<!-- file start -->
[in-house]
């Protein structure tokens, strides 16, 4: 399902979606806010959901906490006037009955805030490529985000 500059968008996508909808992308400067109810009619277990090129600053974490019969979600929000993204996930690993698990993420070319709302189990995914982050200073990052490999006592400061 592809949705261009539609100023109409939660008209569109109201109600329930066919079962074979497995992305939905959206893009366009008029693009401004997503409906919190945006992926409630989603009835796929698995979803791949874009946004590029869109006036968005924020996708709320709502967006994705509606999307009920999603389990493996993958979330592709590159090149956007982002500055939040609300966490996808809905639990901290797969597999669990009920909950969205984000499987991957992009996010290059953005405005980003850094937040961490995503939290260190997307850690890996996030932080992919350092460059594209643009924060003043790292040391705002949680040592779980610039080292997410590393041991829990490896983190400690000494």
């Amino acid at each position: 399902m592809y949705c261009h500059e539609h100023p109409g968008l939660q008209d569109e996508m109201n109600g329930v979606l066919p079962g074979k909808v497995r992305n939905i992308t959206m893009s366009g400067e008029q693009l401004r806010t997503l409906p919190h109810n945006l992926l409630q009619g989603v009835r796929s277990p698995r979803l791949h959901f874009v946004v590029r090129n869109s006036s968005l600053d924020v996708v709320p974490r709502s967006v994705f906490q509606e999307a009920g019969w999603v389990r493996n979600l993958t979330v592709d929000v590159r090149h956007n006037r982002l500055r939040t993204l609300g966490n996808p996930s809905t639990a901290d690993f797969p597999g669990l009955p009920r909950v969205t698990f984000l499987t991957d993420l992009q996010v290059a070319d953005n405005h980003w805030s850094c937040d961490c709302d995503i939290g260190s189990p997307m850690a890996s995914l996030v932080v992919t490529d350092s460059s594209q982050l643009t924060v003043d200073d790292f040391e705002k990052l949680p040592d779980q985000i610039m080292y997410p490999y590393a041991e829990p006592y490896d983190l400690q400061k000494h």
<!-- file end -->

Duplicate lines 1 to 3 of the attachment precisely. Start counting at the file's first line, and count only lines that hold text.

[in-house]
């Protein structure tokens, strides 16, 4: 399902979606806010959901906490006037009955805030490529985000 500059968008996508909808992308400067109810009619277990090129600053974490019969979600929000993204996930690993698990993420070319709302189990995914982050200073990052490999006592400061 592809949705261009539609100023109409939660008209569109109201109600329930066919079962074979497995992305939905959206893009366009008029693009401004997503409906919190945006992926409630989603009835796929698995979803791949874009946004590029869109006036968005924020996708709320709502967006994705509606999307009920999603389990493996993958979330592709590159090149956007982002500055939040609300966490996808809905639990901290797969597999669990009920909950969205984000499987991957992009996010290059953005405005980003850094937040961490995503939290260190997307850690890996996030932080992919350092460059594209643009924060003043790292040391705002949680040592779980610039080292997410590393041991829990490896983190400690000494």
């Amino acid at each position: 399902m592809y949705c261009h500059e539609h100023p109409g968008l939660q008209d569109e996508m109201n109600g329930v979606l066919p079962g074979k909808v497995r992305n939905i992308t959206m893009s366009g400067e008029q693009l401004r806010t997503l409906p919190h109810n945006l992926l409630q009619g989603v009835r796929s277990p698995r979803l791949h959901f874009v946004v590029r090129n869109s006036s968005l600053d924020v996708v709320p974490r709502s967006v994705f906490q509606e999307a009920g019969w999603v389990r493996n979600l993958t979330v592709d929000v590159r090149h956007n006037r982002l500055r939040t993204l609300g966490n996808p996930s809905t639990a901290d690993f797969p597999g669990l009955p009920r909950v969205t698990f984000l499987t991957d993420l992009q996010v290059a070319d953005n405005h980003w805030s850094c937040d961490c709302d995503i939290g260190s189990p997307m850690a890996s995914l996030v932080v992919t490529d350092s460059s594209q982050l643009t924060v003043d200073d790292f040391e705002k990052l949680p040592d779980q985000i610039m080292y997410p490999y590393a041991e829990p006592y490896d983190l400690q400061k000494h």